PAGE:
Friday, August 17, 2007


Indictment brings to 59 the number of persons charged with Hurricane Katrina and
Hurricane Rita Fraud in the Southern District of Texas

(HOUSTON)—An indictment charging 10 Houston-area residents with conspiring to file more than 75 fraudulent FEMA claims for Hurricane Katrina and Hurricane Rita assistance was unsealed today, United States Attorney Don DeGabrielle announced.

Special agents of the Department of Homeland Security Office of Inspector General (OIG), the Department of Housing and Urban Development (HUD) OIG, and the Federal Bureau of Investigation (FBI) this morning arrested five of the ten defendants charged. They are Erica Prince, 28; Rachel Carley, 48; Sandra Shields, 41; Linda Prince, 49; and Carroll Ashton, 33. Warrants remain outstanding for Patrick Babers, 25; Tawana Chevis, 25; Roland Dixon, 21; Daniel Ellis, 36; and Tarrance Manning, 31. The indictment, returned under seal in Houston on August 8, 2007, charges all ten defendants with one count of conspiring to file false claims, stealing from the federal government, and committing mail fraud. The defendants presently in federal custody appeared before U. S. Magistrate Judge Frances Stacy this afternoon and have been ordered released on bond.

According to allegations in the indictment, which was unsealed today following the arrest of the defendants, Erica Prince filed online FEMA claims in her name and the names of the other nine defendants. In addition, Shields, Chevis and Dixon allegedly obtained Social Security numbers and dates of birth from residents of apartment complexes in Houston and provided that information to Erica Prince who then filed FEMA claims in those persons names even though they were living in Houston when Hurricanes Katrina and Rita struck.

A number of the individuals listed in the claims, including Erica Prince, were living in HUD Section 8 housing in Houston prior to Hurricanes Katrina and Rita. The claims for emergency hurricane disaster assistance falsely listed damaged addresses in New Orleans (for the Hurricane Katrina claims) and Beaumont (for the Hurricane Rita claims) as the residence of the claimant. In all, the indictment alleges that Prince filed more than 75 claims and that FEMA paid $92,958 in response to those claims.

The indictment alleges Erica Prince had the FEMA checks mailed to her address or to the address of a mailbox for which she had obtained the key from Carley. After receiving the checks, Erica Prince allegedly would take the check to the individual listed in the claim, go with that individual to a business where the check could be cashed, and then Erica Prince collected a portion of the cash for herself and for the person who had recruited that applicant.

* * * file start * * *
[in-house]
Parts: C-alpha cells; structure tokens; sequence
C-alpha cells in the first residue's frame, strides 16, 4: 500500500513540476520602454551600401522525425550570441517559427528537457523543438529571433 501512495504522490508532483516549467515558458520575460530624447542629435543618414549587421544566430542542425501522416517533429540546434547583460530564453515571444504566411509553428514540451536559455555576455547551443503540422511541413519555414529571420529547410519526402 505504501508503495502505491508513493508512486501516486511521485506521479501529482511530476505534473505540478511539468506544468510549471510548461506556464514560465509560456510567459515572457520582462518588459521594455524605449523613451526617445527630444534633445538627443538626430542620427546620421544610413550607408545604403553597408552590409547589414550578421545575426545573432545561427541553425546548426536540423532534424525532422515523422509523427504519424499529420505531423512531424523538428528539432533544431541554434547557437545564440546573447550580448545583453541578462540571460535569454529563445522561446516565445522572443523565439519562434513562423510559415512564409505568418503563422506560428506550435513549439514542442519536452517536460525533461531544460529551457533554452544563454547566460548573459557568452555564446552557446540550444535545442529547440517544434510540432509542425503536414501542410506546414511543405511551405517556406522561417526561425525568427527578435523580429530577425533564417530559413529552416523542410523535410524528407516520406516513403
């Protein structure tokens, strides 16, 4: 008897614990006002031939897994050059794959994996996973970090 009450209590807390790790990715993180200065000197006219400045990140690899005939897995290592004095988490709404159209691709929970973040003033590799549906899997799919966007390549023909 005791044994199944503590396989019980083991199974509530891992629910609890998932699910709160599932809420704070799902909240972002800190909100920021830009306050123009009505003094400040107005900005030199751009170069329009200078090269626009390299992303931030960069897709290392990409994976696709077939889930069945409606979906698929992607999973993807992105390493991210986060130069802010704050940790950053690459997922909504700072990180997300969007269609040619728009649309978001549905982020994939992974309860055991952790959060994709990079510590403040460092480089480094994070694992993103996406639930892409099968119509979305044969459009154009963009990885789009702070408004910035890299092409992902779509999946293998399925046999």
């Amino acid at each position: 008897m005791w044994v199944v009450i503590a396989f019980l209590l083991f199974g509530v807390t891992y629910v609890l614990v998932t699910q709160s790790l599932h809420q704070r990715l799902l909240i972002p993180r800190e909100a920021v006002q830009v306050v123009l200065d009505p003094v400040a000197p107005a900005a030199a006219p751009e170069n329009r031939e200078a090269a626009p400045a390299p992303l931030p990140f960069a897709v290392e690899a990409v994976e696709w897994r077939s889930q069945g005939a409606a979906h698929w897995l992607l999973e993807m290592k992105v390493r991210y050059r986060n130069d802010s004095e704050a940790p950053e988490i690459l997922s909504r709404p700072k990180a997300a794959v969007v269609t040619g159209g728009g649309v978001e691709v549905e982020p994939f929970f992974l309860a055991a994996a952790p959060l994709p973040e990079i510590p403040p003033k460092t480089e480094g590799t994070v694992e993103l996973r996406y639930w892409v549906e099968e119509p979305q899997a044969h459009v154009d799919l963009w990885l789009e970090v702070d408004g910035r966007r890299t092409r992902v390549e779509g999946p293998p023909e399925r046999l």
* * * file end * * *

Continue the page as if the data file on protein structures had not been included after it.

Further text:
“The Hurricane Katrina/Rita Task Force is alive and well as seen by today’s indictment,” said United States Attorney Don DeGabrielle. “Taxpayer assistance is necessary for natural disasters but must be limited to those who are truly in need - not for those who prey upon the good will of our government.”

Kenneth M. Donohue, Inspector General of the Department of Housing and Urban Development, stated, "Today represents an important point in the efforts to uncover those who seek to defraud disaster assistance program benefits. In the aftermath of the devastating effect of the gulf coast hurricanes, crucial life improving assistance was given to those in desperate need for relief. To scheme to file fraudulent applications only hurts those who are the most vulnerable in our society and to charge a fee is all the more pernicious. I applaud the efforts of the DHS OIG and the FBI as we work together to counter those who seek to receive undeserved benefits."

In addition to the arrests, investigating agents also executed warrant and seized a Lincoln Navigator based upon allegations that the Navigator was purchased using proceeds that Erica Prince obtained from the FEMA fraud scheme. The conspiracy charge carries a statutory maximum punishment of five years and a fine of up to $250,000, upon conviction.

With the return of this indictment, a total of 59 individuals have been charged in the Southern District of Texas with fraud relating to Hurricane Katrina or Hurricane Rita. This case was investigated by DHS OIG, HUD OIG, and the FBI, and is being prosecuted by Assistant United States Attorney Gregg Costa.

The United States Attorney's Office for the Southern District of Texas is a member of the Department of Justice's Hurricane Katrina Fraud Task Force, created by Attorney General Alberto R. Gonzales to deter, detect and prosecute unscrupulous individuals who try to take advantage of the Hurricane Katrina and Hurricane Rita disasters. Headed by Assistant Attorney General Alice S. Fisher, the Task Force is comprised of federal, state, and local law enforcement investigating agencies and the United States Attorney’s Offices in the Gulf Coast region and nationwide.

Anyone suspecting criminal activity involving disaster assistance programs can make an anonymous report by calling the toll-free Hurricane Relief Fraud Hotline, 1-866-720- 5721, 24 hours a day, seven days a week until further notice. Information can also be emailed to the inspector general at or sent by surface mail, with as many details as possible, to: Department of Homeland Security; Attn: Office of Inspector General, Hotline; Washington, DC. 20528.

An indictment is a formal accusation of criminal conduct, not evidence. A defendant is presumed innocent unless and until convicted through due process of law

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